We also discovered that our gummy bears were floating in the water. I dropped a new gummy bear in the water to remind the children how the gummy bears were not floating before…

Classroom Photos 007

We also discovered that our gummy bears had definitely gotten larger. They had grown at least twice the size of the original gummy bear size and they were now almost see-through…

Gummy bear science by Teach Preschool

We wrapped up our gummy bear science by using our hands to feel our gummy bears.  We discovered that our gummy bears were squishy, cold, and they even bounced a bit when we dropped them on the table…

Gummy bear science by Teach Preschool

The children were then invited to squish their gummy bears up if they wanted and then toss them out into the trash…

Gummy bear science by Teach Preschool

I really didn’t mean for this post to go so long but I hope you enjoyed our gummy bear science as much as we did and will be able to give it a try too! Perhaps you would rather use gummy worms. We will be using gummy worms this spring for sure!

Gummy Bear Science by Teach Preschool

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Comments on this entry are closed.

1 Ms.Mac January 20, 2013 at 8:03 am

This seems like fun. I am also often looking for fun ways to explore science with my preschoolers. I think I will try it and check out the book.

2 kristin January 20, 2013 at 9:23 am

oh yes!!!! i love this. thank you, i’ll be doing this. : )

3 Heidi Butkus January 20, 2013 at 10:14 am

Hi, Deborah!
I love it! I just ordered the book, too! I think I will do some candy experiments for Valentine’s Day. Fun, fun, fun! Thanks for sharing,
Heidi Butkus

4 Deborah J. Stewart, M.Ed. January 20, 2013 at 10:59 am

I love the book Heidi – it gives lots of ideas that you can really modify to work for your class plus it makes you look at the possibilities for candy science that you might not have thought of before!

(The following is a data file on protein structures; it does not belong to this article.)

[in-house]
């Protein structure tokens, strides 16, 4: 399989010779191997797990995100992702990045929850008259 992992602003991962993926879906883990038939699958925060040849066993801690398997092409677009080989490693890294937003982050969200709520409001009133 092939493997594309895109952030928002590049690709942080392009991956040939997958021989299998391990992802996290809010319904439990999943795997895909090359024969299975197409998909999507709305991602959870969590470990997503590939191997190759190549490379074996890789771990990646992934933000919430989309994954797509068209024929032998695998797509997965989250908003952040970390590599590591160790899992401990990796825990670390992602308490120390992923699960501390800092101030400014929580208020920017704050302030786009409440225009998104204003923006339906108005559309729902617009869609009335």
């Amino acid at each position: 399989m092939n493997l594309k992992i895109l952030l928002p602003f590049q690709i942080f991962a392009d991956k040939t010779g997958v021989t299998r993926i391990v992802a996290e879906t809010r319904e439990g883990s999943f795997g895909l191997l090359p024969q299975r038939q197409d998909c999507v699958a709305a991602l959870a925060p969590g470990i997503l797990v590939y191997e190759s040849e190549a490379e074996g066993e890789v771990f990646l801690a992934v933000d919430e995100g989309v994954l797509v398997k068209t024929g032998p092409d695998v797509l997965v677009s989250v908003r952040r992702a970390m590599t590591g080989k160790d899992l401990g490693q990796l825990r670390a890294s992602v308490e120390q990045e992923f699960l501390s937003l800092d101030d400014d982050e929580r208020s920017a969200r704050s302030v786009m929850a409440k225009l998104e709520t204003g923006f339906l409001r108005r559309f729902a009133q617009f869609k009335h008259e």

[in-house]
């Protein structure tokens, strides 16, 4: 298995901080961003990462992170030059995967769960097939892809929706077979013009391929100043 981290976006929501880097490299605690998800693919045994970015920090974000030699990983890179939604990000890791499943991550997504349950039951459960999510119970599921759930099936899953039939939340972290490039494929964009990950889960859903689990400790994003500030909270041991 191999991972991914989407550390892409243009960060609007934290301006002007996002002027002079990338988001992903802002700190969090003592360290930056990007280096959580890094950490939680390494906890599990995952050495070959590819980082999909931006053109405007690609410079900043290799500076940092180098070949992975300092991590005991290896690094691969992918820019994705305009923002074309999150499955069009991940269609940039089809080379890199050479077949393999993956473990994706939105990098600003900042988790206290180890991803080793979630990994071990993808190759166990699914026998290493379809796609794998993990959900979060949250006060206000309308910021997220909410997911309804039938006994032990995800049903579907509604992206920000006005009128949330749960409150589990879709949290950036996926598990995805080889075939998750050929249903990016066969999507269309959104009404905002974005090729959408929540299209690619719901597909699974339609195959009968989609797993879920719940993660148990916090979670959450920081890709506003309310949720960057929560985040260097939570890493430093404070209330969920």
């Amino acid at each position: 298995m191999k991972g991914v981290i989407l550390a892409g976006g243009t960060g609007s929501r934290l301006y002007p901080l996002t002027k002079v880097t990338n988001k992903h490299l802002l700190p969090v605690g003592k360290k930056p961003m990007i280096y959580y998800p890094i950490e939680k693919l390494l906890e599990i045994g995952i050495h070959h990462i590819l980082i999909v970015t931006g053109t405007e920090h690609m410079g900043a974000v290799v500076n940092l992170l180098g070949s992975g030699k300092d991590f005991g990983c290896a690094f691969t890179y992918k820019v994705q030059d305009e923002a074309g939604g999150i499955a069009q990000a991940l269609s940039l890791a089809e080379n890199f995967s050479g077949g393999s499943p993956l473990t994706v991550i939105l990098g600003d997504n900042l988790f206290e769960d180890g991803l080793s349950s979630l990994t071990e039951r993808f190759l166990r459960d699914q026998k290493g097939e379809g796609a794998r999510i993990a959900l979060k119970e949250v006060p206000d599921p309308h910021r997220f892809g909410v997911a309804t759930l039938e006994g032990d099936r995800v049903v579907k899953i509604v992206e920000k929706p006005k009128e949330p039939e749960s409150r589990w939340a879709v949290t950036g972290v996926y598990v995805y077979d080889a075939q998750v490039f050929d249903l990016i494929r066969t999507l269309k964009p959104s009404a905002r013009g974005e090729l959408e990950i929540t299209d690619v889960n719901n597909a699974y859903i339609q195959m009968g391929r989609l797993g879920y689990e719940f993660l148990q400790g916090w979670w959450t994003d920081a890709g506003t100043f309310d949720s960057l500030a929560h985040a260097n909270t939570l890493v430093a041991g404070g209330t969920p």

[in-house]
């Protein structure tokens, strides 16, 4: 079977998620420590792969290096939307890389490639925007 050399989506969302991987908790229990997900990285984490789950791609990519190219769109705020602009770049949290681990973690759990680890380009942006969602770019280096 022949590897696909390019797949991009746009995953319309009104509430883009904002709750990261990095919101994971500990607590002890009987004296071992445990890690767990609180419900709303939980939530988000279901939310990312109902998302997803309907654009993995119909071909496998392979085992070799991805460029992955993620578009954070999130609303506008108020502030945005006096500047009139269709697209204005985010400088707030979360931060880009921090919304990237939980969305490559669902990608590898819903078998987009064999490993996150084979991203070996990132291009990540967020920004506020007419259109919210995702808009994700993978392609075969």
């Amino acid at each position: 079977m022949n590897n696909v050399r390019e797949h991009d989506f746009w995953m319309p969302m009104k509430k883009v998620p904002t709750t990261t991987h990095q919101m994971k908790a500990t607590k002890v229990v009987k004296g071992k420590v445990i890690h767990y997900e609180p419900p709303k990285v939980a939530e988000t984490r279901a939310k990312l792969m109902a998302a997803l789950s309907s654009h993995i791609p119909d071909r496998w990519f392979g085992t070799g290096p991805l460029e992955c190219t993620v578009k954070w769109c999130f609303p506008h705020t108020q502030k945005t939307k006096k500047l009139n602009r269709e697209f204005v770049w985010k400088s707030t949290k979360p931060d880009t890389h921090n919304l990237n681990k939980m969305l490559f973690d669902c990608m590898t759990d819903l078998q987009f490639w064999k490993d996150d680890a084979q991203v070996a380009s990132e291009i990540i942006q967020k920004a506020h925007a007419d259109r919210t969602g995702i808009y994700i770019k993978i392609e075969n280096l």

5 Sharon January 20, 2013 at 12:50 pm

I wonder if you had marked the side of the cups with a marker to note the water level if that would have been a further topic of discussion?

6 Deborah J. Stewart, M.Ed. January 20, 2013 at 6:48 pm

We talked about the water level and how much water to put in the cup although we didn’t mark the cup. I didn’t want to place any constraints on the process than I felt was absolutely necessary.

7 Rebecca January 20, 2013 at 1:18 pm

How cool! I just saw this on Pinterest (had a bad link unfortunately) where it teased, “Have the kids compare what will happen to the gummy bears in water, club soda and vinegar. Students had fun predicting and were surprised by the results. Drain, and leave in cup another day and the students will be in even more awe!” I don’t know the answer to that, now I’m curious! Maybe a follow up with your students so I can find out, too? :)

8 Vicky @ Mess For Less January 20, 2013 at 4:04 pm

That looks like such a fun book. What great ideas! How I wish my kids were in your class. You do the most fun experiements! Just pinned this.

9 School Sparks Renee January 20, 2013 at 4:07 pm

What a fabulous way to teach children some scientific methods. I also loved how you involved several of their senses to investigate! The book looks terrific, too. Thanks for sharing it and your pictures, too! Renee

10 G.Perez February 11, 2013 at 1:12 pm

I really like this science activity, I am sure the children enjoy this activity.
very good ☺

11 Nancy Marvin February 26, 2013 at 7:27 am

We did this in my class during “Bear” week. The children examined and observed the bears before they poured the water on them. We checked them 2 hours later before we left for the day. When we came in the next morning the children were excited to see their bears had tripled in size. We touched them and observed the changes. The children then picked them up and squished them in their hands, I believe this was their favorite part of the experiment!

12 Kathy March 18, 2013 at 2:10 pm

Thank you for sharing the resource for candy experiments. I started doing some of them in conjuction with floating and sinking. Exciting, easy, educational, and a huge hit.